There's that old saying, "They don't make things like they used to." For Commentator William Jennings Bryan Oleander, that expression is true for both spatulas and politicians.
By Tom Averill
Folks, my favorite spatula broke. One of the large rivets that holds the handle in place gave way, and the small rivet securing the flat, perfectly-shaped metal that so fits an egg, is worn, the metal cracking. I used to be able to flip eggs easy over, done just the way I like them. Now, with the new spatulas available to me, I’m starting over, an amateur with the frying pan again.
Did you ever notice—or perhaps you’re not old enough—that when your favorite “anything” breaks, you won’t be able to replace it? My father pounded spoons on his anvil to make his spatulas, and he would have hated mine. I’d like to take these new spatulas and pound them to smithereens on that same anvil.
I know it’s not just about spatulas, folks. These days, I’m not just having problems with chicken eggs. From the perspective of Here, Kansas, the world seems a bad-egg, scrambled mess. Chief Bad Egg is Donald Trump. I’ll call him Humpty Trumpty, as he sits on the wall he’s promised to build, teetering, and tweeting. In fact, he’s building all kinds of walls: between himself and the press, between the U.S. and world leaders, between native and foreign-born immigrants, between people of different religions, and between people of different cultures and races. Some hope he’ll fall, but so far, all this king’s horses and all the king’s men are working hard to keep him together, again and again, in spite of the lowest approval rating of any president at this point in a first term.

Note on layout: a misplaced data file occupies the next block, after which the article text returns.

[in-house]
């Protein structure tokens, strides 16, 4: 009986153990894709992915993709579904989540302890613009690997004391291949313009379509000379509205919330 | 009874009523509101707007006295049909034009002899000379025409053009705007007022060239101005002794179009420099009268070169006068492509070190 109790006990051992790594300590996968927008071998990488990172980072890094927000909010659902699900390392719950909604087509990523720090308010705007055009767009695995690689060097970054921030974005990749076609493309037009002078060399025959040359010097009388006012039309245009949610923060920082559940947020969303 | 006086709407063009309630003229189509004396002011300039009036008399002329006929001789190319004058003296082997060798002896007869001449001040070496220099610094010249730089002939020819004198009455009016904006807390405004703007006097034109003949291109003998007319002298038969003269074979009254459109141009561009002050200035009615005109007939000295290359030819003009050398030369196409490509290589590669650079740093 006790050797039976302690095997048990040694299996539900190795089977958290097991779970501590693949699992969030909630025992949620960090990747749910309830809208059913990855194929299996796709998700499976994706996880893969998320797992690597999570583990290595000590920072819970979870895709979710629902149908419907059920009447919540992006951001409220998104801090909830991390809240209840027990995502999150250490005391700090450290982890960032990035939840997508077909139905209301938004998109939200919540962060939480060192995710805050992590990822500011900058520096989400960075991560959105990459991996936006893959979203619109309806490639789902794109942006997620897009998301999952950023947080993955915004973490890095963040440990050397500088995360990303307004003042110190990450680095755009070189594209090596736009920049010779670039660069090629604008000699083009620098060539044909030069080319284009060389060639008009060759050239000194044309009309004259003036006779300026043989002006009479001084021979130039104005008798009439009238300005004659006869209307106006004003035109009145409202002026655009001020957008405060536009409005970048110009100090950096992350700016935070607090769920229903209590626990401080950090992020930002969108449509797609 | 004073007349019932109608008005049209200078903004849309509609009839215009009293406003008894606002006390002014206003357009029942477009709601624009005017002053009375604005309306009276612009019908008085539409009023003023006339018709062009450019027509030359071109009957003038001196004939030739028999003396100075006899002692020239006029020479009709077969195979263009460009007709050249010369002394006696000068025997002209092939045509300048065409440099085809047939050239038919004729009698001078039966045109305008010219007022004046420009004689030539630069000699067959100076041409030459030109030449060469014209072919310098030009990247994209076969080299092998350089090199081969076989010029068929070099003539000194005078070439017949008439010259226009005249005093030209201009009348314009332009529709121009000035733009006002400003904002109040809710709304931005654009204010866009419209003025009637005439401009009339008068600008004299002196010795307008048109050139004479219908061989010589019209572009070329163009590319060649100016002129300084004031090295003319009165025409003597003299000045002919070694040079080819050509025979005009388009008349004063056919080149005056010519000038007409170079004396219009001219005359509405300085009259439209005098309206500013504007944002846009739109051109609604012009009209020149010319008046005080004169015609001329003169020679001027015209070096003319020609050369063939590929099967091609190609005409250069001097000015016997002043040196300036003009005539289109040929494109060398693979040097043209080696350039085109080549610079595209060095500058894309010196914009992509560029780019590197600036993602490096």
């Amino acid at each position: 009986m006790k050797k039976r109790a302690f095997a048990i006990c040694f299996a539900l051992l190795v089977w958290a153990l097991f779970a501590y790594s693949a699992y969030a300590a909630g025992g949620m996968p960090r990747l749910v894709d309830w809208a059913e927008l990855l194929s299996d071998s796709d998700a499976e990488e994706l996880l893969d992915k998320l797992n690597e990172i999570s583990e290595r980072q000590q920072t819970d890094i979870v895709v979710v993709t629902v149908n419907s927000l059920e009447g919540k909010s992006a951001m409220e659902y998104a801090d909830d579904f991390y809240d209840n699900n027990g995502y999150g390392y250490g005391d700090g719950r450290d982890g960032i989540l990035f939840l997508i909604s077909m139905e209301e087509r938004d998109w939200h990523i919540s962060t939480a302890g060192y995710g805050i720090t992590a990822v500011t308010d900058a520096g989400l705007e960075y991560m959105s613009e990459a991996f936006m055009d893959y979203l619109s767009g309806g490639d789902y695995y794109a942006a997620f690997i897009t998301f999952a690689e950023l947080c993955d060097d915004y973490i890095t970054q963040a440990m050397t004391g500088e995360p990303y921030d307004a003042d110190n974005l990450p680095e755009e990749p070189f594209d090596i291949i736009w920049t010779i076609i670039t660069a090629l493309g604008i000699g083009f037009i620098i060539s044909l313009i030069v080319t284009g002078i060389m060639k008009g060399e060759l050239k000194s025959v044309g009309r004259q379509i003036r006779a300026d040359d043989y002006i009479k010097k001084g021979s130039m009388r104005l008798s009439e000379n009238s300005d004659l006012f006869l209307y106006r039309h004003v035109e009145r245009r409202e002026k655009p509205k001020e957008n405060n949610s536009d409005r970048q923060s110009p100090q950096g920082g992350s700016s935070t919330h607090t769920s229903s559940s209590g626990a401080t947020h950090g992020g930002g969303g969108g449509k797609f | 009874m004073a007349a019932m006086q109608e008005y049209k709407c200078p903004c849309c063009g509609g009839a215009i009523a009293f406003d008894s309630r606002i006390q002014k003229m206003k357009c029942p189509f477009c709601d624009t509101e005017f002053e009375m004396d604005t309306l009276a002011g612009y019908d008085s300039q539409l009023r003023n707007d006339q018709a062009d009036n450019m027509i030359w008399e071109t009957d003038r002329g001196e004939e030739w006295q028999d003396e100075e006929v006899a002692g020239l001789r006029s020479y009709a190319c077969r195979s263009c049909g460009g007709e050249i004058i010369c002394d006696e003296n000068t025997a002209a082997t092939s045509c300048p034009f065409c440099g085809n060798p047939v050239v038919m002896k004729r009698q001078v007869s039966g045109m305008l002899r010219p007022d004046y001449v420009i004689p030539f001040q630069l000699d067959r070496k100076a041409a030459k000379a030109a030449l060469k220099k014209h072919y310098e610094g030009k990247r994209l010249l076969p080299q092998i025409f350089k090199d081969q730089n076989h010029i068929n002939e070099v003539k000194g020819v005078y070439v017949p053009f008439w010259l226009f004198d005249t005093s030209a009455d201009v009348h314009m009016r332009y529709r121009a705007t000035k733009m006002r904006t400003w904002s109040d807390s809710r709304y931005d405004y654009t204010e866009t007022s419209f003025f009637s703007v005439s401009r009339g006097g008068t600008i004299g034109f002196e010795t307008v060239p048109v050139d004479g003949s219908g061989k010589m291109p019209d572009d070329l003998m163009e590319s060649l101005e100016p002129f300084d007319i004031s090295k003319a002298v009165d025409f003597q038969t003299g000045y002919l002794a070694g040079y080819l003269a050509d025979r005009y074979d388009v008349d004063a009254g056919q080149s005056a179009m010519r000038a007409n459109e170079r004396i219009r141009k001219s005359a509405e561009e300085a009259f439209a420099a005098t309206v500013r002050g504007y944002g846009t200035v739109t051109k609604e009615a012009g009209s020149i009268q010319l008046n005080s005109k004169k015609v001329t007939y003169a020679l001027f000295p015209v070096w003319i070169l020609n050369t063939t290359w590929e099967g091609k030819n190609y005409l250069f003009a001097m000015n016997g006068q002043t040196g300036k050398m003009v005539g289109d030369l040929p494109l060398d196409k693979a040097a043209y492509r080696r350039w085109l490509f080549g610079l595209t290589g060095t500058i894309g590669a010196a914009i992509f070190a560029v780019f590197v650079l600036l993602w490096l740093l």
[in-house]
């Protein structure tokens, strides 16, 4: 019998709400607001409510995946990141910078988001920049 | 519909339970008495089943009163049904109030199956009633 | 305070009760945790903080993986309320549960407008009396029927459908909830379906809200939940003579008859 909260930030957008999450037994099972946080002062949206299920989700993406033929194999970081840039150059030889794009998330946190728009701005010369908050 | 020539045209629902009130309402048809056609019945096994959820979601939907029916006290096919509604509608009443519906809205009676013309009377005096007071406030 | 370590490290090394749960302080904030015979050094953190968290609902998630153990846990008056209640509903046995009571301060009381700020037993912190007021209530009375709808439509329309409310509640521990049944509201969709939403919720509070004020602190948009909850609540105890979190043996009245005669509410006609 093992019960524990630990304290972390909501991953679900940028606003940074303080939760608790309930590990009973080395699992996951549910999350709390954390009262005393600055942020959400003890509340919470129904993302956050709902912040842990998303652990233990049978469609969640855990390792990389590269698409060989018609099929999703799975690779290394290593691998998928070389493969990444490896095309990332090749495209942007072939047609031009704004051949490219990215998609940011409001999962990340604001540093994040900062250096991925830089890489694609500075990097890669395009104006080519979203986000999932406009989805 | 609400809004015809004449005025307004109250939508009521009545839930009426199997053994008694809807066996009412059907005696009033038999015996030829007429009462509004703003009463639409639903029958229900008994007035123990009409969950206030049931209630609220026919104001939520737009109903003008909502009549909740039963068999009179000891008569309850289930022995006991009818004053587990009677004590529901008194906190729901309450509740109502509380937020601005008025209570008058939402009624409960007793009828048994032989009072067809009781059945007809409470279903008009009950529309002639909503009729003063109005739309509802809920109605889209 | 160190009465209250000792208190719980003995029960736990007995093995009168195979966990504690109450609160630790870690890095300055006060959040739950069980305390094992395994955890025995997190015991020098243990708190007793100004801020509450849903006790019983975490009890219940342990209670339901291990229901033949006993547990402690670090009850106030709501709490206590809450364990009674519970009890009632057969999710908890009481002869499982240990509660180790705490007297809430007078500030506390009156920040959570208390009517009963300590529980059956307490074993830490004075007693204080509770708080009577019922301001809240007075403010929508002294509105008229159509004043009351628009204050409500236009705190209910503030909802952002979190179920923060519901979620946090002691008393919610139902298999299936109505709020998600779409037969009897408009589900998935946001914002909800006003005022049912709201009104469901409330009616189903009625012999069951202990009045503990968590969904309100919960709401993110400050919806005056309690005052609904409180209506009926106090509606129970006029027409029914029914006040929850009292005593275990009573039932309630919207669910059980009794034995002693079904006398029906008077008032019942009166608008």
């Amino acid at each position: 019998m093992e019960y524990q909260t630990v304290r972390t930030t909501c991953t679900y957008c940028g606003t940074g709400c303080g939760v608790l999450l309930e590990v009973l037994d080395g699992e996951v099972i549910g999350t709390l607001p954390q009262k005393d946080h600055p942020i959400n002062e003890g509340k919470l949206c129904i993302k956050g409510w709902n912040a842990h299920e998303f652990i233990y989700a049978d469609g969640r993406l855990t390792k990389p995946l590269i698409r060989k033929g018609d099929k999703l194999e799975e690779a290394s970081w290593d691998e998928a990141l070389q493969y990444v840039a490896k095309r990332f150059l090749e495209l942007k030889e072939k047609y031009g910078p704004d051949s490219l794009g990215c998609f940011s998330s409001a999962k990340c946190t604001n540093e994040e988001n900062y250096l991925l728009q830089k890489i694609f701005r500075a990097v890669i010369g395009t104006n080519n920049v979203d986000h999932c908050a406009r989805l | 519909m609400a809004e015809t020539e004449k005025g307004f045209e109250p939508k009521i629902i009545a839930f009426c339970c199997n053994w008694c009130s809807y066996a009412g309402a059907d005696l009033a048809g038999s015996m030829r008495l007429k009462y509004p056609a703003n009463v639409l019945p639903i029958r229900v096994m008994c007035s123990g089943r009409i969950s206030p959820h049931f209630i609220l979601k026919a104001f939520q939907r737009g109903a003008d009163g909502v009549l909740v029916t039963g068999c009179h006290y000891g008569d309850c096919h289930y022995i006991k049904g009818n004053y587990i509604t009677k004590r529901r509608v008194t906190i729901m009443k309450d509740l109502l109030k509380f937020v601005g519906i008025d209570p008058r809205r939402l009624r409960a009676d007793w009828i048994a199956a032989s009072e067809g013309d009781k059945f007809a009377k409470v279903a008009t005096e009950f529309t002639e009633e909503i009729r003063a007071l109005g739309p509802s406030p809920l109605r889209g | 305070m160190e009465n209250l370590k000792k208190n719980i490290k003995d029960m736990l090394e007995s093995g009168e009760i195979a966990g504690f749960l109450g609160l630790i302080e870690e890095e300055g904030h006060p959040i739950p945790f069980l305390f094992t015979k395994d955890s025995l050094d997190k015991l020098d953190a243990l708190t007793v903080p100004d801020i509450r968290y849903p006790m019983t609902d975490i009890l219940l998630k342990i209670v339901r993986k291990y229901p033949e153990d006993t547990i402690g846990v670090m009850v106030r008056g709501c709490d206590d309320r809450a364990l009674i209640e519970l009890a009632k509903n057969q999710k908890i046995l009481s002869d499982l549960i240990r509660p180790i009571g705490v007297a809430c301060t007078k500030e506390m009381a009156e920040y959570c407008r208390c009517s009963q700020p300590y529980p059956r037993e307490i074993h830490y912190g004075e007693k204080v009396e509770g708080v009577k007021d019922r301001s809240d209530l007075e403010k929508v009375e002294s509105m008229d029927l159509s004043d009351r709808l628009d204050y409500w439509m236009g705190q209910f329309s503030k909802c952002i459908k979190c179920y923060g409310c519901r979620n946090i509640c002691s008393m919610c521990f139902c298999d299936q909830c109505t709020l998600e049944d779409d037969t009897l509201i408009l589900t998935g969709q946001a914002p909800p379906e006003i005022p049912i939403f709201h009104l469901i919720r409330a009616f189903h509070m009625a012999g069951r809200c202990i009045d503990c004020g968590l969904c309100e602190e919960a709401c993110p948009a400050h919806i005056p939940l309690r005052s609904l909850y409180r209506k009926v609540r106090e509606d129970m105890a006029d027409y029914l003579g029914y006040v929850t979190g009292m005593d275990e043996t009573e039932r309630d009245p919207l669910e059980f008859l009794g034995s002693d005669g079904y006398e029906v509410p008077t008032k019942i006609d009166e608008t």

Folks, I do have a good spatula to help me get a handle on this large and complicated world—riveted by the great reporting of public radio, public television, and good newspaper and magazine writing. In spite of being threatened with budget cuts, and being made the “enemy” by those in politics, and being ridiculed as “fake news” by our Humpty Trumpty president, traditional journalism still gives me the news, sustaining me like an easy-over egg.
Still, I’m struggling, because we’re losing so many of the handles that help us hold our society together. Where are the handles of truth, of compromise, of justice? Where is the desire for good will and peace? Where is the public good among all the private rights we’ve come to put first? And where is leadership that might help us all make sense of a chaotic world? We certainly haven’t found true leadership qualities in Humpty Trumpty. We’ve found a bad egg, poised to fall.
So leadership will have to come from we ordinary people, one statement at a time, one vote at a time, one march at a time. We can, and we will, get a handle on this spatula-broken time in our nation’s history.